PlayStation 3 launches in North America
Sony's new baby hit the stores, amidst fans waiting in lines, rare cases of violence, and more frequent cases of journalistic madness.
Saturday, November 18, 2006 - Today, the PlayStation 3, Sony Computer Entertainment's third home console, launched in North America. With just 400,000 units available in stores, the most avid fans of the system - and those just planning to resell it for twice its price - have been waiting in lines for hours outside stores across North America. The North American launch comes six days after the console launched in Japan with less than 100,000 units.
(Posted: Saturday, November 18, 2006, 12:47AM GMT)
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"With today's launch of PS3, we are officially ushering in a new era in true next-generation entertainment for homes all across North America," said Kaz Hirai, president and CEO of SCEA in the official press release. "The innovative PS3 system features powerful technologies and capabilities that have never been brought together in one system, including the Cell Broadband Engine, BD drive, HDD and online connectivity as standard features of every system. The results are breathtaking new interactive worlds to explore, eye-popping multimedia functionality, and a fully integrated online experience - all in high-definition clarity. The value we are providing consumers with PS3 is beyond compare."
Despite Hirai's enthusiasm, the launch of the PlayStation 3 has been saluted with a unique mixture of excitement and criticism by media and gamers. Low shipments (less than 400,000 units were available in stores today because of production problems, according to Sony), coupled with past delays in the launch of the console, turned out to be a great advertising campaign, which effectively fueled the PlayStation 3 frenzy among die hard fans, those ready to exploit them reselling consoles at online auctions, and occasionally, real criminals (that, in some cases, coincided with either of the two aforementioned categories).
In fact, while the launch went well in most cities and towns, with people waiting patiently in long lines and store clerks trying to figure out fancy ways to assign the limited stock of consoles without enraging anyone, there have been a few isolated cases of violence. The most serious accident happened in Putnam, Connecticut, where two young gunmen tried to rob 20 people waiting in line outside a Wal-Mart and shot Michael Pankala, 21, of Webster, Massachusets, who refused to surrender his money. Michael was wounded in the chest and shoulder, but he should recover soon, according to Connecticut State Police. Not more than 30 miles away, another shopper was robbed of his new PlayStation 3, a couple of minutes after he bought it at a store in Manchester, police said. Reports of similar incidents (some of them still little more than "I heard from my mother's uncle's cousin" kind of rumors) came from other cities in United States. As usual, the media overreacted a bit, describing a situation closer to Mad Max than to reality, with inventive headlines like "Robbers prey on PlayStation 3 buyers" (cnn.com), "Rash outbreaks of violence occur all across the country" (gameshout.com), "Playstation Sparks Armed Violence, People Shot" (torontodailynews.com), or the one I prefer, for its brevity and elegantly sober clarity, "Playstation violence" (wifr.com).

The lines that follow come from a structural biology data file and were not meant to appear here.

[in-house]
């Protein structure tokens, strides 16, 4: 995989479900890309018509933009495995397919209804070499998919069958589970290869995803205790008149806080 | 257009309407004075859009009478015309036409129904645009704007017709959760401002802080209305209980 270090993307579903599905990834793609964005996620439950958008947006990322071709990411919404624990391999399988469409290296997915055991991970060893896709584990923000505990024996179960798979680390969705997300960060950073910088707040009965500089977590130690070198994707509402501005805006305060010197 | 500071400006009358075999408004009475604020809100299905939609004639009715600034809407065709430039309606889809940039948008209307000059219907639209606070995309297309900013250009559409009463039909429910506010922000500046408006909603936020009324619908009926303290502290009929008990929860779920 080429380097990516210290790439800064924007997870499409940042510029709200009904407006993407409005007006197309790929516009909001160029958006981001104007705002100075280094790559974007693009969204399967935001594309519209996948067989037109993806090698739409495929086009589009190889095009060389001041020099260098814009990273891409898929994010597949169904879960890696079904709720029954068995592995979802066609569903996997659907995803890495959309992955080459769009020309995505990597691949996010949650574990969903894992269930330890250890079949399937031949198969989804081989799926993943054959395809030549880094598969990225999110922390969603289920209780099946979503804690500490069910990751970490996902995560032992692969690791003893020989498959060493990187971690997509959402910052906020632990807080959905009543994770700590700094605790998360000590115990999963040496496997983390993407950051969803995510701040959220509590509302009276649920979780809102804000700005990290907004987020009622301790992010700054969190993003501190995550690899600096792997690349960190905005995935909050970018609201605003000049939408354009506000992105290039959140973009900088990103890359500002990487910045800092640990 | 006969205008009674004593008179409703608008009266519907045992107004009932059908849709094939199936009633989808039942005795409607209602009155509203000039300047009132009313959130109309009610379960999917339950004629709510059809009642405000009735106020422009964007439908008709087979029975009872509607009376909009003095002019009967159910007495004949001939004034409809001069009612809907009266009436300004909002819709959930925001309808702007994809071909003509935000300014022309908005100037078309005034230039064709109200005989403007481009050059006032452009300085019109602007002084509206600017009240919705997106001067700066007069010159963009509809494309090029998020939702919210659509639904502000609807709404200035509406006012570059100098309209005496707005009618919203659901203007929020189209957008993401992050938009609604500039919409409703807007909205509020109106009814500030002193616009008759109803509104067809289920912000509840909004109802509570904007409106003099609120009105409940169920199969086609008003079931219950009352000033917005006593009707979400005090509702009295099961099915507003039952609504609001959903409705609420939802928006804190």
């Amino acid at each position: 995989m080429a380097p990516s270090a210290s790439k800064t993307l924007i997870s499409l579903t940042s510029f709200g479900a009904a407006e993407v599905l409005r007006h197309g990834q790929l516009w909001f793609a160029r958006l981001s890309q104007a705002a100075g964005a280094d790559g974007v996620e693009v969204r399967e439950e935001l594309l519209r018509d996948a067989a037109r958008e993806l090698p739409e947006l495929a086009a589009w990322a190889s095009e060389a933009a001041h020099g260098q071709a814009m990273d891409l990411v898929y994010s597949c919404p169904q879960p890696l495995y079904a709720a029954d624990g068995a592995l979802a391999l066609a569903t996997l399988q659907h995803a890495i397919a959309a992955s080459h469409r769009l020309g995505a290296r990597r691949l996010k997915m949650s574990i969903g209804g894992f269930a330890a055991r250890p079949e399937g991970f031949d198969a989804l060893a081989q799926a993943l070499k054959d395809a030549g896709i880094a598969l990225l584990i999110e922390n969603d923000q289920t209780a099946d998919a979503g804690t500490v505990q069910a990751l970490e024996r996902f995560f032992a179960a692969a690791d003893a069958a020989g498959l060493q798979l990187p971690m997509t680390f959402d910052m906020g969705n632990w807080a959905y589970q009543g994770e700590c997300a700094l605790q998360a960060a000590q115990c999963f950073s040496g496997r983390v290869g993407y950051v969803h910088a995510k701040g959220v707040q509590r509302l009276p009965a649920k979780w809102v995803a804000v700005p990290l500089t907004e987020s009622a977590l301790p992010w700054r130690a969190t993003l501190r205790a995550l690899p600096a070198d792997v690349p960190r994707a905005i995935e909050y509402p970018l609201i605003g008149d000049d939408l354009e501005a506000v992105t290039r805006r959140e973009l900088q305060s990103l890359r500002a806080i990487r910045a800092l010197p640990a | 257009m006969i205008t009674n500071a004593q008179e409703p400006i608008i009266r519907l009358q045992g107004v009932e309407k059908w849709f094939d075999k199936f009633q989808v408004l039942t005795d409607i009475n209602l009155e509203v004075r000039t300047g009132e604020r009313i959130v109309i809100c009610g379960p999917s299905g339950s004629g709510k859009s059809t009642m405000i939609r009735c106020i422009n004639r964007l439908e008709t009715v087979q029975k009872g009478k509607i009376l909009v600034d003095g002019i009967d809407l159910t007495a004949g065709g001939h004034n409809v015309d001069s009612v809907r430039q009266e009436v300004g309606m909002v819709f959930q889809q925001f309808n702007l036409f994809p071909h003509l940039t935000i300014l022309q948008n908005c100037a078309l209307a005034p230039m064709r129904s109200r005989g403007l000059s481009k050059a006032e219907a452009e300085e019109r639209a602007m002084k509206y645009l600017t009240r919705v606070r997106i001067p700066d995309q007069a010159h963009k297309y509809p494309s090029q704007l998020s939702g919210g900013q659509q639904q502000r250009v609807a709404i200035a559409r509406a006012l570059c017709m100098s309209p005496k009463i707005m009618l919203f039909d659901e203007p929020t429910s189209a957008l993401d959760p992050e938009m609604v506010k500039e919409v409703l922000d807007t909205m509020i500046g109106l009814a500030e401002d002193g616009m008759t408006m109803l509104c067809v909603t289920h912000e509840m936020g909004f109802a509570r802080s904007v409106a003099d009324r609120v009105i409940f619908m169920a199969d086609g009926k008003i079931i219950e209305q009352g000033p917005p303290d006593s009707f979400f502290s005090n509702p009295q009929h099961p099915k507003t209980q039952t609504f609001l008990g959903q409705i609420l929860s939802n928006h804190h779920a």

More than the few thugs that saw in lines of youngsters, each with at least $700 in his/her pockets, the best target a thug could ever dream of, more than the usual idiots that preferred to cause confusion and use violence instead than waiting in line like everybody else, and more than those buying a console just to resell it on eBay, what should really concern gamers is that a company like Sony and some of the world's biggest store chains couldn't come out with a better, well-organized strategy to sell the console on launch day. Considering that stores make nearly no money from selling console units, with most of the profits coming from software and peripheral sales, Sony could have sold most of the launch units from its online store, leaving software and peripheral sales to resellers. A simple idea like this, or something along these lines, could have actually worked nicely, but wouldn't obviously have created the same kind of free advertising campaign that today's PlayStation 3 frenzy generated.
The PlayStation 3 launch was also plagued by a relatively poor launch line-up, with Resistance: Fall Of Man, developed by Insomniac Games, being considered by most of the critics the only great game available for the system. But, after all, the lack of a rich selection of titles available at console launch is normal in the gaming industry. The PlayStation 3 is undoubtedly a terrific, well designed machine, filled with exciting features, probably more versatile than the Xbox 360 or the Wii, but Sony must fight this console war with exclusive software, and we will have to wait many, many months until the first truly supposedly groundbreaking titles reach the system.
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Until then, happy gaming.